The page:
Recent research from UCSF argues that the bacteria in the human gut could be strategically altering our eating habits. The study published in BioEssays (1) go as far as arguing that bacteria rule our minds.It even suggests a mechanism, the vagus nerve – apparently controlled by the bacteria to alter our eating habits.
This is a case of analyzing the roots of the trees in the Amazon forest and not recognizing one is in the forest. Scientific specialization has led to deep analysis, often disconnected from overall understanding of complex systems. Is one eating broccoli, really because the gut bacteria ask her to? Is one avoiding sugar, really because the gut bacteria have diabetes? In that context, would a human consume anything without the command from the bacteria – and perhaps the chief bacterium – from the gut?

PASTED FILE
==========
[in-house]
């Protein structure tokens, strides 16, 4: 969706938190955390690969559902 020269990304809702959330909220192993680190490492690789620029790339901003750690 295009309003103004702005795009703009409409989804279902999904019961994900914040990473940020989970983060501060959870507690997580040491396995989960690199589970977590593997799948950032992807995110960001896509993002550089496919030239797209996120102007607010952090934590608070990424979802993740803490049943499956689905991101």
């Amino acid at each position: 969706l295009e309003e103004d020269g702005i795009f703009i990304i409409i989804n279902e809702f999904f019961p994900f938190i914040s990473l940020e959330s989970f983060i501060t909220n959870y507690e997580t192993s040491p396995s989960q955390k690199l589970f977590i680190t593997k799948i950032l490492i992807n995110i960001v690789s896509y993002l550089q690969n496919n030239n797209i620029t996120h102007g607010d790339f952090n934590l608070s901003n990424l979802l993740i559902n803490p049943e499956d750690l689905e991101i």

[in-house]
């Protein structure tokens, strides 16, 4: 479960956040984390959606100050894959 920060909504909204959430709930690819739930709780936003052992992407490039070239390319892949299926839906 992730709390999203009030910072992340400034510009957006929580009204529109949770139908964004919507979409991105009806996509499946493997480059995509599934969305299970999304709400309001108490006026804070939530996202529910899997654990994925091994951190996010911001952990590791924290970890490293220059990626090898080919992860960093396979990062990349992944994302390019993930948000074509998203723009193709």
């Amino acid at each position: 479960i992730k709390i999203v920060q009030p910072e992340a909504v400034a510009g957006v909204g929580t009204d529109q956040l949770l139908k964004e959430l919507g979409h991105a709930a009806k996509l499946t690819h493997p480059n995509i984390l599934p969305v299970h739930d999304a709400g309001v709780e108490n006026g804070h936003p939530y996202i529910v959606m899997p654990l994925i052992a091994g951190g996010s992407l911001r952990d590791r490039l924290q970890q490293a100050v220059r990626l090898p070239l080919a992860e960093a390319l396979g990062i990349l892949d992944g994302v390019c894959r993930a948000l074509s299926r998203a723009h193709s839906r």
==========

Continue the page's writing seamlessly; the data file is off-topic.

Observing complex system behavior and then equating that to one of the underlying factors is not just a curse of biology and medicine, but every other scientific discipline. Stronger hurricanes are caused by global warming, market crashes are caused by stupid bankers and the stability of the universe is credited to “dark matter.” Sure, gut bacteria are powerful – but are they truly strategic as to cause weakness to the hand lifting a pint of beer, when they are in no mood to get intoxicated? Are they really reprogramming the vagus nerve with 100 million nerve cells to dial up what they want – sort of an Amazon ordering system? A system, overrun by 10:1 in favor of bacteria to human cells, is bound to have some effect from the lowly single cell organism.
Are bacteria really controlling the human mind or humans with free-will flushing them down the toilet every night? Do bacteria reincarnate? Would bacteria make humans regress to organisms that simply feed them – or have they already done that?
(1) Do gut bacteria rule our minds? Published: Saturday, August 16, 2014 - 05:12 in Biology & Nature